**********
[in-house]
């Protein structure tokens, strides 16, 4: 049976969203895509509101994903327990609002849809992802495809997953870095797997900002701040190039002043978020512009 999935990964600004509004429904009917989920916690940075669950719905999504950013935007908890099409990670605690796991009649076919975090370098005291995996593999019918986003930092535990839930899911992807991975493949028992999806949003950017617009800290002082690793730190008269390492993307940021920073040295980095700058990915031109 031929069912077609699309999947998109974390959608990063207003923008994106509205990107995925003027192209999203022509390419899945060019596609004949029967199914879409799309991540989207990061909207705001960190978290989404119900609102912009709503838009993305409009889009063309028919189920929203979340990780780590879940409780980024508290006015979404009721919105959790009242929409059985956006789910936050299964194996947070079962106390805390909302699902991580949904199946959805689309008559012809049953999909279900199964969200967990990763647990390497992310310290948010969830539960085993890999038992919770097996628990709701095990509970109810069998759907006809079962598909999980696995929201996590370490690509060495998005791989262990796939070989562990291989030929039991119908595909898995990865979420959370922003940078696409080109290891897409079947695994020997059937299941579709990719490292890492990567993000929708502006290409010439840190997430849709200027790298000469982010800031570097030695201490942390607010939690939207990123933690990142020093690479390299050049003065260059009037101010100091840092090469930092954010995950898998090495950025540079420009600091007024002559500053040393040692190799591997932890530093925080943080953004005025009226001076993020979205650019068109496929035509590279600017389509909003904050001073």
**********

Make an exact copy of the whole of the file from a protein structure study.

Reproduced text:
[in-house]
């Protein structure tokens, strides 16, 4: 049976969203895509509101994903327990609002849809992802495809997953870095797997900002701040190039002043978020512009 999935990964600004509004429904009917989920916690940075669950719905999504950013935007908890099409990670605690796991009649076919975090370098005291995996593999019918986003930092535990839930899911992807991975493949028992999806949003950017617009800290002082690793730190008269390492993307940021920073040295980095700058990915031109 031929069912077609699309999947998109974390959608990063207003923008994106509205990107995925003027192209999203022509390419899945060019596609004949029967199914879409799309991540989207990061909207705001960190978290989404119900609102912009709503838009993305409009889009063309028919189920929203979340990780780590879940409780980024508290006015979404009721919105959790009242929409059985956006789910936050299964194996947070079962106390805390909302699902991580949904199946959805689309008559012809049953999909279900199964969200967990990763647990390497992310310290948010969830539960085993890999038992919770097996628990709701095990509970109810069998759907006809079962598909999980696995929201996590370490690509060495998005791989262990796939070989562990291989030929039991119908595909898995990865979420959370922003940078696409080109290891897409079947695994020997059937299941579709990719490292890492990567993000929708502006290409010439840190997430849709200027790298000469982010800031570097030695201490942390607010939690939207990123933690990142020093690479390299050049003065260059009037101010100091840092090469930092954010995950898998090495950025540079420009600091007024002559500053040393040692190799591997932890530093925080943080953004005025009226001076993020979205650019068109496929035509590279600017389509909003904050001073």